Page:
Definition of interference

This is an instance when the person not taking their turn interferes with the game play, this is recorded as a foul.

24 Random Essential Billiards Terms

Principally British: In snooker, if a player wins all of the required frames in a match without conceding a frame to their opponent - for example, if a player wins a best-of-nine-frame match with a score of 5-0 - this is referred to as a "whitewash". This term is based on a similar term used in the card game of "patience" in the UK. However, it is not used in the context of a 1-0 winning scoreline in a match consisting of a single frame.
This is to use running english or soft speed in order to open up the angle on a particular bank shot.
This is the way a ball rolls when impeded by something on the table or a blemish in the cloth, often times regular players will remember certain rolls and play to them.
The European Pocket Billard Federation is the European governing body for pocket billiards. EPBF is also one of the member organization of the WPA (World Pool Billard Association)
The act of setting up the balls for a break shot. In tournament play this will be done by the referee, but in lower-level play, players either rack for themselves or for each other depending on convention.
The normal phenomenon where the object ball is pushed in a direction very slightly off the pure contact angle between the two balls. Caused by the friction imparted by the first ball sliding past or rotating against the other ball.
This is when it is necessary to change a set handicap after play indicates it favors one player more than the other.
Any standard pool cue used to shoot the majority of shots in a match.
In team match play when playing one-on-one matches, if one team is short a player, a player on that team is called back to play a second match.
For example: Team A has 6 players, Team B has 4 players. There will be five individual matches played. For the fifth match Team A can pick a player from Team B to play a second match against their fifth match player.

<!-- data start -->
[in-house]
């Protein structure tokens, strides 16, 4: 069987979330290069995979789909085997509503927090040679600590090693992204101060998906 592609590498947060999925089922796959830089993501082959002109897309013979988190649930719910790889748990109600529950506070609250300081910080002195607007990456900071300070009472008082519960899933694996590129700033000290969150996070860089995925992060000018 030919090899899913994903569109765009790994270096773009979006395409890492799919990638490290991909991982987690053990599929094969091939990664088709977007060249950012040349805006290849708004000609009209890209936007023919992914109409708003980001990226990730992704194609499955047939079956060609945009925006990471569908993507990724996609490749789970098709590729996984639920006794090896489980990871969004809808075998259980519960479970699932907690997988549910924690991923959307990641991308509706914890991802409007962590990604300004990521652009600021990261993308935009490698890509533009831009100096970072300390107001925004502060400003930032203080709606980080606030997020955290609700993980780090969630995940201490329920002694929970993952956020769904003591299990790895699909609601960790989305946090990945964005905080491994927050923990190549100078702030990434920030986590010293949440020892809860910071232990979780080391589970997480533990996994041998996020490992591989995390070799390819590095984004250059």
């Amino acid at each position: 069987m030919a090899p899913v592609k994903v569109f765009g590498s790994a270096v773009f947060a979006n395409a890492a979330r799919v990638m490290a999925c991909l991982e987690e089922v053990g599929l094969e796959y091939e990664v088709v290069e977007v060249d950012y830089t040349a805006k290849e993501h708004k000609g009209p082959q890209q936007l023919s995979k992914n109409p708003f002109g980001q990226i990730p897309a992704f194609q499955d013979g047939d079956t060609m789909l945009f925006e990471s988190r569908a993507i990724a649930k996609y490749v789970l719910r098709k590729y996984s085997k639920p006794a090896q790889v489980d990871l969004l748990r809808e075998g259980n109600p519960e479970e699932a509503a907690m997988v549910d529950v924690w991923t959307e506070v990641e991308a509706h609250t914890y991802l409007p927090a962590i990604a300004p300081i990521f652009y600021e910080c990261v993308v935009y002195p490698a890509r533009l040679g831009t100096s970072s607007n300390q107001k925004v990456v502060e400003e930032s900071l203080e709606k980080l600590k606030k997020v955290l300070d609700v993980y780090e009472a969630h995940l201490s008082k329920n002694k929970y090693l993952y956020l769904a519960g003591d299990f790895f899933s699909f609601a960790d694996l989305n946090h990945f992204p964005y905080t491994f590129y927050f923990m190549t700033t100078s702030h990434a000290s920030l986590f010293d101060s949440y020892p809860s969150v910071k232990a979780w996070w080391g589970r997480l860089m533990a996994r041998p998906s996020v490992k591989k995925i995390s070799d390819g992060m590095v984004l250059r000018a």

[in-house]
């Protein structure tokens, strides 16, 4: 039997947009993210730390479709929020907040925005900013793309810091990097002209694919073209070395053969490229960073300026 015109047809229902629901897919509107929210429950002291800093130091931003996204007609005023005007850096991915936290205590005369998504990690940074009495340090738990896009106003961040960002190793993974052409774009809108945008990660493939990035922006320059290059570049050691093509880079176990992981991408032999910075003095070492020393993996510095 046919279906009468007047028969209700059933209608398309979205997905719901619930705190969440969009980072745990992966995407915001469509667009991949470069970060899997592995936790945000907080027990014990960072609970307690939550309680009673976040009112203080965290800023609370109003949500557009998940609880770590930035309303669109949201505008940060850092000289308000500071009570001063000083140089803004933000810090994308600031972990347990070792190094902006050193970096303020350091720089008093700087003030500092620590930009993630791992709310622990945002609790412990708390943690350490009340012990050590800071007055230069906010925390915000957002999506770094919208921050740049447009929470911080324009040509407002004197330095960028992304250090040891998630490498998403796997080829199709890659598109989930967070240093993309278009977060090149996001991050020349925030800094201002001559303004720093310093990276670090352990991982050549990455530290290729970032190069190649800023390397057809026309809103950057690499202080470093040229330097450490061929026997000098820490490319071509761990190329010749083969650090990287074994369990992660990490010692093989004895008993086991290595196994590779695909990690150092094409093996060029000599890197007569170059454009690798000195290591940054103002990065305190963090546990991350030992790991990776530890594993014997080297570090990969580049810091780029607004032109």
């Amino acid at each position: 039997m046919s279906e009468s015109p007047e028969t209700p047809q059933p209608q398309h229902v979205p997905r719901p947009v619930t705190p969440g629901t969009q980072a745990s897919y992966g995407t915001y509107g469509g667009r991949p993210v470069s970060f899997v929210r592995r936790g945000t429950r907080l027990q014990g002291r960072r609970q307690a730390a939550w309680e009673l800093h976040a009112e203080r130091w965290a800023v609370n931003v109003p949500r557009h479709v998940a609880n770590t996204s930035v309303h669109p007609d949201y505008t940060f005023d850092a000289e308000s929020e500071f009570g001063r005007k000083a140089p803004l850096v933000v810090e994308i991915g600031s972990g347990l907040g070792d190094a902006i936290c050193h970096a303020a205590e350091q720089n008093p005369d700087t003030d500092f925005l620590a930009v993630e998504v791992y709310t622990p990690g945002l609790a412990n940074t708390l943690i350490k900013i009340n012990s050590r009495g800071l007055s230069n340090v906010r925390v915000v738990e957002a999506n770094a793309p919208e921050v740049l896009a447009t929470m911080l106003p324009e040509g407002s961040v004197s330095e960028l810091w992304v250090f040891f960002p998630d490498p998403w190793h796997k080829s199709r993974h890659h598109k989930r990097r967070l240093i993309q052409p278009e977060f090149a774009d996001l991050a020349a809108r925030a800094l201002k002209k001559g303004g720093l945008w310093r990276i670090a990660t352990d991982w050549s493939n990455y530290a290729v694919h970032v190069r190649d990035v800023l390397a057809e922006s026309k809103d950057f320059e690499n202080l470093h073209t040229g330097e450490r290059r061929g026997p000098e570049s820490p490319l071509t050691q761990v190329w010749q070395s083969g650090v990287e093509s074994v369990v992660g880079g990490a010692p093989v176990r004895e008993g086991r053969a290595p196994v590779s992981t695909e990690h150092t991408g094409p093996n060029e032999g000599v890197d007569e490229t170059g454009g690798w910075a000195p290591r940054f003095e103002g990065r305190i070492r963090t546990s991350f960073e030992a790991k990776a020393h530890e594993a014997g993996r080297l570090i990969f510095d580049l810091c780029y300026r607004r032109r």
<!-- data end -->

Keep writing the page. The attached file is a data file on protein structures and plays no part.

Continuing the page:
A (principally American) term in eight-ball for either of the set of seven balls (stripes or solids) that must be cleared before sinking the 8 ball. Borrowed from card games. Generally used in the generic, especially in rulesets or articles, rather than colloquially by players. See also group for the British equivalent.
A pool room employee who plays with a good degree of skill.
This is to watch a match with such intensity that there is worry, usually because of a wager on the game.
Sandbagging, in any handicapped sport, is the unethical practice of deliberately playing below your ability in order to alter your handicap so it does not reflect your true ability.
This is a term used more in snooker to refer to a follow shot, when the cue ball is hit above center to allow it to follow the object ball after impact.
Random method for pairing of opponents when setting up a bracket system for a tournament.
The full fifteen ball set of pool or snooker object balls after being racked, before the break shot (i.e., same as rack, definition 2, and triangle, defn. 2). Chiefly British today, but also an American usage ca. World War I.
Usually a one-piece cue freely available for use by patrons in bars and pool halls.
This is a shot where the cue ball caroms off a number of balls in a pin ball, back and forth, fashion to achieve a shot.
To take one's two-piece cue stick apart. When done before a game's conclusion, it often indicates that the game is conceded.
Same as foot spot. Chiefly British today, but also an American usage ca. World War I.
American CueSports Alliance. Their mission statement is "To heighten the interest and awareness of cue sports through the support and sanctioning of organized competition throughout the United States and North America."
A ball hanging over the edge of a pocket.
The intersection of the head string and long string, which is usually not marked on a table with a spot decal, unlike the foot spot, though some pool halls mark both spots so that racking can be done at either end of the table, and wear on the cloth from racking and breaking is more evenly distributed.
(Jack and Jill) Mixed doubles match (each team has one male and one female).